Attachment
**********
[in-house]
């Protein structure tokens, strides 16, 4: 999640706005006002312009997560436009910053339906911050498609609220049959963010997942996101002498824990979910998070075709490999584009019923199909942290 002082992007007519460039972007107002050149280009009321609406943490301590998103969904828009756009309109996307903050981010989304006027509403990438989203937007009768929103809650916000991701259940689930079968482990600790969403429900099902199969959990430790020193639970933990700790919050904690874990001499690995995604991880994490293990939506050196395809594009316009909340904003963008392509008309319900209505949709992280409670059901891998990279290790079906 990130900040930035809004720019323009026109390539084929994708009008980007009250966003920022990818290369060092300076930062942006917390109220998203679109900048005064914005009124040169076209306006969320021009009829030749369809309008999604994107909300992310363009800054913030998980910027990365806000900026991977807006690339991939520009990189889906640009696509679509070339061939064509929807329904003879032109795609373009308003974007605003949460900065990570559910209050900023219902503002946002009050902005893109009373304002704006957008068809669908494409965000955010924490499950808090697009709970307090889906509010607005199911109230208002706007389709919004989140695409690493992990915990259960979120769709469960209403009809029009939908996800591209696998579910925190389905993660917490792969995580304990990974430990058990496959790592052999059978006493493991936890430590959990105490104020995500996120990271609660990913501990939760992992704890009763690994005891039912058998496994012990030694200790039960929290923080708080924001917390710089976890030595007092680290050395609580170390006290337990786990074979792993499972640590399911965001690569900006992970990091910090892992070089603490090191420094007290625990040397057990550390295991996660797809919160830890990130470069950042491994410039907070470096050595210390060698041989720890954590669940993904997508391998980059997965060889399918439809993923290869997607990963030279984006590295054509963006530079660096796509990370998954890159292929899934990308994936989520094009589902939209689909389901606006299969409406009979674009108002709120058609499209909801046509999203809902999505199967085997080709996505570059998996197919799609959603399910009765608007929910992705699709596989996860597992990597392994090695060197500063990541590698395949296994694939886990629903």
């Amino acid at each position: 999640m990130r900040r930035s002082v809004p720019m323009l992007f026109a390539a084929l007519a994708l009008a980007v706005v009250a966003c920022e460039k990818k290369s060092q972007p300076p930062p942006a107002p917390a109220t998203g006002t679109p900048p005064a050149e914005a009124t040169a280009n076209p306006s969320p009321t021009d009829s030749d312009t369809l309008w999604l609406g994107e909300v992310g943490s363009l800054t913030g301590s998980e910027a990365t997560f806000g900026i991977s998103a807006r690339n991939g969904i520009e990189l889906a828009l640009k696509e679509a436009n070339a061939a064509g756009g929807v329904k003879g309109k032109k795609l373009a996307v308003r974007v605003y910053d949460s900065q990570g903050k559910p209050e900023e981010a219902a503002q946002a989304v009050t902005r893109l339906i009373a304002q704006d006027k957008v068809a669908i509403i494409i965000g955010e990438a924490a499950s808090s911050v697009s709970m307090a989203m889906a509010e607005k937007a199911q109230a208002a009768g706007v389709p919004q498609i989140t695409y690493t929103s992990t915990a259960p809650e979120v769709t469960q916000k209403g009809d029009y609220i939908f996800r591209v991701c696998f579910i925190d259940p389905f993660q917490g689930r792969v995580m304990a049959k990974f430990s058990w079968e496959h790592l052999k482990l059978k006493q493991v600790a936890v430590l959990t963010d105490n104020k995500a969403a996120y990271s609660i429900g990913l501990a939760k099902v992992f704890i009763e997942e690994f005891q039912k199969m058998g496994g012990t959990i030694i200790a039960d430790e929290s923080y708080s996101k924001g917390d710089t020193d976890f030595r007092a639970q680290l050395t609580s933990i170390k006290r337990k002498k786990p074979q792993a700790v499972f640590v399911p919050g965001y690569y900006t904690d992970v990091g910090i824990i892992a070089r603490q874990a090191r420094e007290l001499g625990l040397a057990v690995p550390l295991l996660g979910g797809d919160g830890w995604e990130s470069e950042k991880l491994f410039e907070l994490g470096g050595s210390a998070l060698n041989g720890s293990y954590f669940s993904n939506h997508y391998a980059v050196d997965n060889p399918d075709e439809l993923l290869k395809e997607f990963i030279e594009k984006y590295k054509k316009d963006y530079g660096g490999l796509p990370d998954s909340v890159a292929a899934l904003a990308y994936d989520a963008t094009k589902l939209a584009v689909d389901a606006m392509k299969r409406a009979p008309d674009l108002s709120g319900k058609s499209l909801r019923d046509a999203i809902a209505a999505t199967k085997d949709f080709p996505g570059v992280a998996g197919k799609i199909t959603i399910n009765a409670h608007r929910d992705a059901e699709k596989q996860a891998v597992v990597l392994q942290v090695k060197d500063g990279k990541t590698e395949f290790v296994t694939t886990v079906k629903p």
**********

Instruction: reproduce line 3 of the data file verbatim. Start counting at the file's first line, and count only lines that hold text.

């Amino acid at each position: 999640m990130r900040r930035s002082v809004p720019m323009l992007f026109a390539a084929l007519a994708l009008a980007v706005v009250a966003c920022e460039k990818k290369s060092q972007p300076p930062p942006a107002p917390a109220t998203g006002t679109p900048p005064a050149e914005a009124t040169a280009n076209p306006s969320p009321t021009d009829s030749d312009t369809l309008w999604l609406g994107e909300v992310g943490s363009l800054t913030g301590s998980e910027a990365t997560f806000g900026i991977s998103a807006r690339n991939g969904i520009e990189l889906a828009l640009k696509e679509a436009n070339a061939a064509g756009g929807v329904k003879g309109k032109k795609l373009a996307v308003r974007v605003y910053d949460s900065q990570g903050k559910p209050e900023e981010a219902a503002q946002a989304v009050t902005r893109l339906i009373a304002q704006d006027k957008v068809a669908i509403i494409i965000g955010e990438a924490a499950s808090s911050v697009s709970m307090a989203m889906a509010e607005k937007a199911q109230a208002a009768g706007v389709p919004q498609i989140t695409y690493t929103s992990t915990a259960p809650e979120v769709t469960q916000k209403g009809d029009y609220i939908f996800r591209v991701c696998f579910i925190d259940p389905f993660q917490g689930r792969v995580m304990a049959k990974f430990s058990w079968e496959h790592l052999k482990l059978k006493q493991v600790a936890v430590l959990t963010d105490n104020k995500a969403a996120y990271s609660i429900g990913l501990a939760k099902v992992f704890i009763e997942e690994f005891q039912k199969m058998g496994g012990t959990i030694i200790a039960d430790e929290s923080y708080s996101k924001g917390d710089t020193d976890f030595r007092a639970q680290l050395t609580s933990i170390k006290r337990k002498k786990p074979q792993a700790v499972f640590v399911p919050g965001y690569y900006t904690d992970v990091g910090i824990i892992a070089r603490q874990a090191r420094e007290l001499g625990l040397a057990v690995p550390l295991l996660g979910g797809d919160g830890w995604e990130s470069e950042k991880l491994f410039e907070l994490g470096g050595s210390a998070l060698n041989g720890s293990y954590f669940s993904n939506h997508y391998a980059v050196d997965n060889p399918d075709e439809l993923l290869k395809e997607f990963i030279e594009k984006y590295k054509k316009d963006y530079g660096g490999l796509p990370d998954s909340v890159a292929a899934l904003a990308y994936d989520a963008t094009k589902l939209a584009v689909d389901a606006m392509k299969r409406a009979p008309d674009l108002s709120g319900k058609s499209l909801r019923d046509a999203i809902a209505a999505t199967k085997d949709f080709p996505g570059v992280a998996g197919k799609i199909t959603i399910n009765a409670h608007r929910d992705a059901e699709k596989q996860a891998v597992v990597l392994q942290v090695k060197d500063g990279k990541t590698e395949f290790v296994t694939t886990v079906k629903p």